2007 Quilceda Creek Columbia Valley Red Blend

SKU #1062826 93 points Robert Parker's Wine Advocate

 The 2007 Red Wine is composed of 72% Cabernet Sauvignon, 20% Merlot, with the balance Cabernet Franc and Malbec. As always, it is a great value offering a fragrant, already complex nose of confiture of black fruits, incense, and Asian spices. On the palate it is savory and elegant with a plush texture. It is likely to evolve for several years but there is no compelling reason to defer gratification. Quilceda Creek remains Washington’s benchmark for world-class Cabernet Sauvignon. (JM)  (8/2010)

93 points Wine Enthusiast

 You have to love the ’07 vintage. This is drinking beautifully right now, though official release (September) is still a ways off. Rich and delicious, full-bodied and aromatic, with exotic barrel scents and a lovely mélange of chocolate, mocha, caramel and spice. But the fruit is the main story, and it’s full, ripe and substantial—cherry and cassis, licorice and just a hint of leaf.  (9/2010)

Stephen Tanzer's International Wine Cellar

 Bright ruby-red. Expressive, slightly liqueur-like aromas of currant, cocoa powder and flowers. Supple, silky and sweet, with an enticing floral quality providing lift to the seamless palate. A lovely plump, fruity, slightly high-toned blend with plenty of sexy Taransaud oak showing. Will make delicious early drinking.  (12/2010)

K&L Notes

The Quilceda Creek Red Wine is an outstanding Bordeaux blend made from the same vineyards as the flagship wines in a great Columbia Valley vintage. 72% Cabernet Sauvignon, 20% Merlot, 6% Cabernet Franc and 2% Malbec.

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Price: $59.99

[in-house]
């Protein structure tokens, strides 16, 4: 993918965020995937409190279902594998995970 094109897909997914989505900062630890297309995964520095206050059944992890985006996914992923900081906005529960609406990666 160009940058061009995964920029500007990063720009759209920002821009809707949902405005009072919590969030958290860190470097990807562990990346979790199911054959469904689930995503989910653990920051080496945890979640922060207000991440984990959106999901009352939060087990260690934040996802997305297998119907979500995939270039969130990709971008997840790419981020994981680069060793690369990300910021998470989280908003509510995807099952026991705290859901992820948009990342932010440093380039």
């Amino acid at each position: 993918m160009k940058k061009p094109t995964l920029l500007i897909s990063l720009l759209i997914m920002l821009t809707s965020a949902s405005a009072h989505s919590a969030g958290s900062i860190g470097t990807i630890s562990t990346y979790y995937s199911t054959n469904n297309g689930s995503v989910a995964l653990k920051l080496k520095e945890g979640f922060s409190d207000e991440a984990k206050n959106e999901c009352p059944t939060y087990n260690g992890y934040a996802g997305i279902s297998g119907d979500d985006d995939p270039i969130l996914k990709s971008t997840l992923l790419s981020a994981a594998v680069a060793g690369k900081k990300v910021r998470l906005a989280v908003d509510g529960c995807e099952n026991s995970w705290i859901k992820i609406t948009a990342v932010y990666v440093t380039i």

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Cabernet Sauvignon and Blends

- Cabernet Sauvignon has come a long way from its role as a blending varietal, however dominant, in the wines of Bordeaux. Today it is the most planted red varietal in the world. Identified as a descendent of Cabernet Franc and Sauvignon Blanc, the late-ripening Cabernet Sauvignon needs to be planted in warmer climates to fully ripen. Its small berries can easily be identified for their distinctive blue color, thick skins and high tannins. And while the varietal has its own definitive characteristics: green pepper-like aromas and black currant flavors among them, it is perhaps most prized for its ability to convey terroir, vintage and winemaking. A relatively new varietal, Cabernet Sauvignon started making inroads into the wines of the Médoc and Graves in the late-18th century. Today it is also dominant in the up-and-coming Entre-Deux-Mers region of Bordeaux and can also be found in Southwest France. It is the companion varietal to Sangiovese in Italy's Super Tuscans and is planted all over Europe, stretching to lesser-known winegrowing regions like Russia and Lebanon. In the Americas Cabernet Sauvignon has found champions in every nook and cranny of California and among winemakers in Washington, where it complements plantings of Merlot. In South America, Cab thrives in Chile, but can also be found in smaller amounts in Argentina and even in Mexico.

United States

- When people consider domestic wine, they normally think about the state of California. The fine viticultural Region within California, including the Napa Valley, Sonoma, Santa Cruz Mountains, Mendocino and Santa Barbara, are capable of growing grapes of world-class quality. But there's plenty of fabulous wine coming from other states, too. Oregon, Washington and New York are also causing eyebrows (and glassware) to be raised around the world. Click for a list of bestselling items from the United States.


- Washington has become one of the most important wine producing states in the United States, and development continues to grow rapidly. In 1969, when California was exploding as a wine producer, Washington had only two wineries, but by 2000 that number had passed 100. Most of Washington's grape crop goes to uses other than wine. Merlot and Chardonnay have been the most successful in Washington. It's interesting to note that Washington's prime wine regions are located at 46° north, along the same latitude as the legendary French wine districts of Bordeaux and Burgundy. During the summer, Washington averages more than two hours more sunlight each day compared to California.